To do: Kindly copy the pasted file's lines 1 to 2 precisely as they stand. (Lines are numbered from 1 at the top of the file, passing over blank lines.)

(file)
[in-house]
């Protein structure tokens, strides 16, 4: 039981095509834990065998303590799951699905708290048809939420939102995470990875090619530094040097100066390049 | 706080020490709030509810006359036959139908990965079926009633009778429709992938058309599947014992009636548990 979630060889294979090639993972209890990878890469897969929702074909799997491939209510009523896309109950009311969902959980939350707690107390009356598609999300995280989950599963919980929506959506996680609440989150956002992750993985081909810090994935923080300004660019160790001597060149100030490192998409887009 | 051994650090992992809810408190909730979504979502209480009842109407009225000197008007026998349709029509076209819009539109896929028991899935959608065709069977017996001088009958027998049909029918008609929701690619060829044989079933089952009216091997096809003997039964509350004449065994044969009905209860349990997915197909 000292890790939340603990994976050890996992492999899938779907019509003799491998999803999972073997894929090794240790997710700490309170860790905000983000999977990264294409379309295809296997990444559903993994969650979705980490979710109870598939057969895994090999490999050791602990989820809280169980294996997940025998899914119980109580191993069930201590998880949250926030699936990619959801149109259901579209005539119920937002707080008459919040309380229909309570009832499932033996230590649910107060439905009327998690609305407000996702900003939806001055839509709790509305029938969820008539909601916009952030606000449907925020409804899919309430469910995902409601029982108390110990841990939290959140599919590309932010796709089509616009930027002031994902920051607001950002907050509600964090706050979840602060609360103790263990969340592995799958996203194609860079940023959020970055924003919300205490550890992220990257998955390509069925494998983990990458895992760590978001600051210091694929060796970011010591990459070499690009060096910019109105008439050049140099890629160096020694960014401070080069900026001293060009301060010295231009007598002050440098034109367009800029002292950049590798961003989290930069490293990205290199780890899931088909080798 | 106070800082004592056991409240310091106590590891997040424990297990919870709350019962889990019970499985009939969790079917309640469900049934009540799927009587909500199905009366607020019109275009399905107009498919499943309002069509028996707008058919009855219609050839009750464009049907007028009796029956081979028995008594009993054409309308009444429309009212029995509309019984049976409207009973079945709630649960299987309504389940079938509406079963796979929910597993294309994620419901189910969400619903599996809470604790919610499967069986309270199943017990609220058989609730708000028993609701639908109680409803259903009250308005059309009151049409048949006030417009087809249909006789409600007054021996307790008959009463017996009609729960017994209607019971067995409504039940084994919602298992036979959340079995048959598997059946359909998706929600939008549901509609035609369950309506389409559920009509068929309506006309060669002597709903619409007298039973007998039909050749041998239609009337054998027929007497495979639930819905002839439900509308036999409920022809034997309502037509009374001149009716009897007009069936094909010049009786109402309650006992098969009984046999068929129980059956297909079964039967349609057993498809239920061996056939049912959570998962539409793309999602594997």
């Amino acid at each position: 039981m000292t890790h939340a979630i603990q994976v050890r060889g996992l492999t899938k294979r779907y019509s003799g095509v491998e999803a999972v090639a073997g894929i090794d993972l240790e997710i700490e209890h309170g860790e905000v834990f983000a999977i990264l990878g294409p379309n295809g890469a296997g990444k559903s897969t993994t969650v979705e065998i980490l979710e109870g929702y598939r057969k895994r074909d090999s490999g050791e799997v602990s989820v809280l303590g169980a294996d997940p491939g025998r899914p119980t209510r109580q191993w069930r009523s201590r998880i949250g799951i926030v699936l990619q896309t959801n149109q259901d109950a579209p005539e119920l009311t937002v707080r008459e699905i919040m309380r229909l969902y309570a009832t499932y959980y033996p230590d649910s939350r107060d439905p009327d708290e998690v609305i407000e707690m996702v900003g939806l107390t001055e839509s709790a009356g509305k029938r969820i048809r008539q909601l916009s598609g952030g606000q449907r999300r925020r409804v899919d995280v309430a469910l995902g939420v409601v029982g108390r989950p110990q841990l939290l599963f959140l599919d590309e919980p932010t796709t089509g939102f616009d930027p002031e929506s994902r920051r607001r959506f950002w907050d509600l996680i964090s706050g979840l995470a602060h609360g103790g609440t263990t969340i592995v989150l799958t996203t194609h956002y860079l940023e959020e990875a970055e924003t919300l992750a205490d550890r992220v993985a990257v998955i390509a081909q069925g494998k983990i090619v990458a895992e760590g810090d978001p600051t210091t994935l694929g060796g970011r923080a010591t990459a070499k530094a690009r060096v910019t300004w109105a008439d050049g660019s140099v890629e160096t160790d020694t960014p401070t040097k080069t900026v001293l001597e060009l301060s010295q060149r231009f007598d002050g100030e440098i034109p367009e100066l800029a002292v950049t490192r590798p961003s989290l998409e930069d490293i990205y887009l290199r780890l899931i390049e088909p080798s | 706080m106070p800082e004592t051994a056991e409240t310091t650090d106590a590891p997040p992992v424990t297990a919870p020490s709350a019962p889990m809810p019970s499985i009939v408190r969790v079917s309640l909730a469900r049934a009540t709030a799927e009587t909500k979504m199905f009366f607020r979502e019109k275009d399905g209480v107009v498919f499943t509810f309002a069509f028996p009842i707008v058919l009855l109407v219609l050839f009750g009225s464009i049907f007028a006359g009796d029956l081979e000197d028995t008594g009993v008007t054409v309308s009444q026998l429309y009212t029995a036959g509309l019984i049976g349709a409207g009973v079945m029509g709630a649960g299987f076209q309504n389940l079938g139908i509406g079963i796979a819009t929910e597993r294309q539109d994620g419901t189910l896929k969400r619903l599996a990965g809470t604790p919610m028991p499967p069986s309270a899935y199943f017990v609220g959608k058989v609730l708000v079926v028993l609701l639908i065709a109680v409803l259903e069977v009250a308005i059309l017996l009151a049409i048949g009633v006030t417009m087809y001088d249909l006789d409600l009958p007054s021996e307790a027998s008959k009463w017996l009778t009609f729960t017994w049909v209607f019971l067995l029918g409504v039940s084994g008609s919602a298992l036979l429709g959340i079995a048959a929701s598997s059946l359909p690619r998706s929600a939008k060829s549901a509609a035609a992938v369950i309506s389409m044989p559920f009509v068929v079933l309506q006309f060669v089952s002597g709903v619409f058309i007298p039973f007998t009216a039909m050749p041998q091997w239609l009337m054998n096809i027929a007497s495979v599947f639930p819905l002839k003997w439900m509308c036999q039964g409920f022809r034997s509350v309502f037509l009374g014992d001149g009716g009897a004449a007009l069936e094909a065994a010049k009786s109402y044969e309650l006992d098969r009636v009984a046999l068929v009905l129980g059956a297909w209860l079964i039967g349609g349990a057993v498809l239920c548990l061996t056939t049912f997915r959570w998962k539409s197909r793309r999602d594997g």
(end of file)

[in-house]
């Protein structure tokens, strides 16, 4: 039981095509834990065998303590799951699905708290048809939420939102995470990875090619530094040097100066390049 | 706080020490709030509810006359036959139908990965079926009633009778429709992938058309599947014992009636548990 979630060889294979090639993972209890990878890469897969929702074909799997491939209510009523896309109950009311969902959980939350707690107390009356598609999300995280989950599963919980929506959506996680609440989150956002992750993985081909810090994935923080300004660019160790001597060149100030490192998409887009 | 051994650090992992809810408190909730979504979502209480009842109407009225000197008007026998349709029509076209819009539109896929028991899935959608065709069977017996001088009958027998049909029918008609929701690619060829044989079933089952009216091997096809003997039964509350004449065994044969009905209860349990997915197909 000292890790939340603990994976050890996992492999899938779907019509003799491998999803999972073997894929090794240790997710700490309170860790905000983000999977990264294409379309295809296997990444559903993994969650979705980490979710109870598939057969895994090999490999050791602990989820809280169980294996997940025998899914119980109580191993069930201590998880949250926030699936990619959801149109259901579209005539119920937002707080008459919040309380229909309570009832499932033996230590649910107060439905009327998690609305407000996702900003939806001055839509709790509305029938969820008539909601916009952030606000449907925020409804899919309430469910995902409601029982108390110990841990939290959140599919590309932010796709089509616009930027002031994902920051607001950002907050509600964090706050979840602060609360103790263990969340592995799958996203194609860079940023959020970055924003919300205490550890992220990257998955390509069925494998983990990458895992760590978001600051210091694929060796970011010591990459070499690009060096910019109105008439050049140099890629160096020694960014401070080069900026001293060009301060010295231009007598002050440098034109367009800029002292950049590798961003989290930069490293990205290199780890899931088909080798 | 106070800082004592056991409240310091106590590891997040424990297990919870709350019962889990019970499985009939969790079917309640469900049934009540799927009587909500199905009366607020019109275009399905107009498919499943309002069509028996707008058919009855219609050839009750464009049907007028009796029956081979028995008594009993054409309308009444429309009212029995509309019984049976409207009973079945709630649960299987309504389940079938509406079963796979929910597993294309994620419901189910969400619903599996809470604790919610499967069986309270199943017990609220058989609730708000028993609701639908109680409803259903009250308005059309009151049409048949006030417009087809249909006789409600007054021996307790008959009463017996009609729960017994209607019971067995409504039940084994919602298992036979959340079995048959598997059946359909998706929600939008549901509609035609369950309506389409559920009509068929309506006309060669002597709903619409007298039973007998039909050749041998239609009337054998027929007497495979639930819905002839439900509308036999409920022809034997309502037509009374001149009716009897007009069936094909010049009786109402309650006992098969009984046999068929129980059956297909079964039967349609057993498809239920061996056939049912959570998962539409793309999602594997």